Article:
“The election of President Barack Obama is about something far bigger than four or even eight years in the White House. Since 2004, Americans have been witnessing and participating in the emergence of a Democratic majority that will last not four but forty years.” – James Carville (Democratic strategist)
Don’t blink James – 40 years goes faster than you think.
There are no permanent majorities in a two party system. The party out of power will continue to refashion itself into something more electable. It always happens. The only real way to maintain permanence is to suspend democracy. Something that is certainly not out of the norm of human experience, but hasn’t happened in this country yet. (I doubt that’s what Carville had in mind.)
The new Republican majority in Congress will not be permanent either. Will it go away in 2012? I doubt it, but you never know. Two years is a long time in this business.
With John Boehner headed for Speaker of the House, Eric Cantor is in line to become majority leader. I know squat about Eric Cantor other than that he’s a Republican from Virginia. However, in an article I caught at lunch today, Eric Cantor and Jim DeMint (Republican senator from South Carolina) expressed their intention to end all earmarks. Beautiful. I can get behind that game plan. It’s a far cry from the 2000 vintage Republicans who just tried to earmark their way to incumbent victories.
As with Carville in 2008, people will predictably misinterpret the election results. In 2008 the true meaning (in my estimation) of the election was missed. I feel that Bush’s non-conservatism, coupled with the horrid candidacy of John McCain left most on the right and in the middle dissatisfied with Republicans – thus needing to “throw the bums out.” That, coupled with extraordinarily high turnout amongst African Americans propelled Obama to an easy victory. Folks forget though that McCain was up comfortably in the polls until he joined a Democrat led Wall Street bailout. (Note to self – never try to win an election on the strength of a policy opposed by 70% of the electorate.)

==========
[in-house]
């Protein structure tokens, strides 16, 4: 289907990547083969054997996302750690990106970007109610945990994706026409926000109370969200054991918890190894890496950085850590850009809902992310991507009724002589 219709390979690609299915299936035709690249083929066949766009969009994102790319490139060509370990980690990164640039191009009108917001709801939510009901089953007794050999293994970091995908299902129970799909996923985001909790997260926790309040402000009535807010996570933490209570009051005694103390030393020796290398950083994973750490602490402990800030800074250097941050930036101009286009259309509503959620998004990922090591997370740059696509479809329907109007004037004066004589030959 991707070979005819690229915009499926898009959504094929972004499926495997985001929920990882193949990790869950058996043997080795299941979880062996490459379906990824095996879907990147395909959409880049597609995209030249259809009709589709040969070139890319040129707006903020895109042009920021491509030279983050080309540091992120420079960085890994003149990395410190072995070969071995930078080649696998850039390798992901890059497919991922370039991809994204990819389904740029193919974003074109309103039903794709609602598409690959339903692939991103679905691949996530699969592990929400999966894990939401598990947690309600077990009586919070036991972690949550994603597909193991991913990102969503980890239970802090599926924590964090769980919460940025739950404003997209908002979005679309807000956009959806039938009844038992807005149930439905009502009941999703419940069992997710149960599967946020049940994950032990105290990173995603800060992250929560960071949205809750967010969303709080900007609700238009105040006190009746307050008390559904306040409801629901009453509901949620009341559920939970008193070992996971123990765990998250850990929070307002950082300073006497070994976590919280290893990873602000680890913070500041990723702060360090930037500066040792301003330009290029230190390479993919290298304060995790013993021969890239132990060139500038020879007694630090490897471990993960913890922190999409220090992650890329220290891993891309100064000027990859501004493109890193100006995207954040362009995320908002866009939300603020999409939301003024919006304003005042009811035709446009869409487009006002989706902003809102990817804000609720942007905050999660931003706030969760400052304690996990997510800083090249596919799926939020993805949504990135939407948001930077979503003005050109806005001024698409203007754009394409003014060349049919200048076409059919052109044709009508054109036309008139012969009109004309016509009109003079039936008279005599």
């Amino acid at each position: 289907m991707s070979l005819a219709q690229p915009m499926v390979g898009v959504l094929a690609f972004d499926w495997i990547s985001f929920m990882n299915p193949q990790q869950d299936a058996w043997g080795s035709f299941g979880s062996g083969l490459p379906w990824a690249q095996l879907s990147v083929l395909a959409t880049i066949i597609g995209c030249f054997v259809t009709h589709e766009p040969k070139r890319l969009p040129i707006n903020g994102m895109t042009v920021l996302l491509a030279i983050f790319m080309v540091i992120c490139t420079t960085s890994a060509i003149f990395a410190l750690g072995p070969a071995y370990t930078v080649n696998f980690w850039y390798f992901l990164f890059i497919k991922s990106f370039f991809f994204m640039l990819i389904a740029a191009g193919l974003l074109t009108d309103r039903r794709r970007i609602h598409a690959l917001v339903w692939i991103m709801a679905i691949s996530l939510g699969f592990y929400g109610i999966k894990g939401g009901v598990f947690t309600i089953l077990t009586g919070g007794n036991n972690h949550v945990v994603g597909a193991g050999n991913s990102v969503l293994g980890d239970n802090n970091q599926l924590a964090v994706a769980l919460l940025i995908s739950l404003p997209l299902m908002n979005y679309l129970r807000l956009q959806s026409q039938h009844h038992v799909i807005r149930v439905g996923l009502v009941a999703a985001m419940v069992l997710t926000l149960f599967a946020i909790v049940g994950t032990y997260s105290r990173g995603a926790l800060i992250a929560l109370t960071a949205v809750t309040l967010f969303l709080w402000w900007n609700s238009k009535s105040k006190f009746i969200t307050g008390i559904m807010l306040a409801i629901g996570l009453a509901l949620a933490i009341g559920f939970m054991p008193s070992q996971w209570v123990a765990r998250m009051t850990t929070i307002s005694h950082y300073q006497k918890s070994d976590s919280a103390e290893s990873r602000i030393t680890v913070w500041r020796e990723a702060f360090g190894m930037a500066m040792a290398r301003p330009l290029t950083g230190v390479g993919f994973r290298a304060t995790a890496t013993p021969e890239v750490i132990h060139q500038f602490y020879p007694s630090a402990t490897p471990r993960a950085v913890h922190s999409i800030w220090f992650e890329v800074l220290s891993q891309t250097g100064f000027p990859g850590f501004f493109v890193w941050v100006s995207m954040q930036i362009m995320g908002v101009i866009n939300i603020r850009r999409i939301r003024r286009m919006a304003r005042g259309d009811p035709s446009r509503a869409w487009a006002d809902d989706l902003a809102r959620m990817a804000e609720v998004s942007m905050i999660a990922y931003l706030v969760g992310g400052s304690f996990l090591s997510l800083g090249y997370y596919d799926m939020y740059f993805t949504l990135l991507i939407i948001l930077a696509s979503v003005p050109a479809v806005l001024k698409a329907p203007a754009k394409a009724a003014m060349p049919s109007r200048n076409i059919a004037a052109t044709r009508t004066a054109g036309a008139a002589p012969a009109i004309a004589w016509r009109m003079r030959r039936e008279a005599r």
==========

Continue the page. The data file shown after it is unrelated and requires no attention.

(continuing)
On that note, consider the health care reform and ruin act, also known as “Obamacare.” Wildly unpopular with Americans, it fueled anger at the party in power and no doubt contributed to the downfall.
One wonders if it is zealous over-confidence or an unwillingness to admit the truth in public. Politicians have an unflinching ability to read every election result as favorable to them. If they lose, well it was because of a bad economy or a bad war – Americans aren’t really upset with us. If they win, it clearly means that America has seen the light and fundamentally now agrees with every aspect of their agenda.
The truth is utterly reversed from this. When we throw you out, it’s because we don’t like you – both politically and personally. When we sweep you to power, it is not because we’ve seen the light. WE KNOW WHAT WE WANT – and have for quite some time. We’re just waiting around for you to see the light. One wonders how long we’ll need to wait.
As for Cantor, a history lesson is in order. George H. W. Bush made about one campaign promise in 1988 – “read my lips, no new taxes.” A promise which he broke, and ultimately got the boot. Mr. Cantor, you are on record as calling for an end to all earmarks. You are on record, as probable majority leader with a massive majority – as closing out the era of earmarking. Back down now, and you stand very little chance in 2012. BUT, if you follow through and eliminate all earmarks, your political future is indeed bright.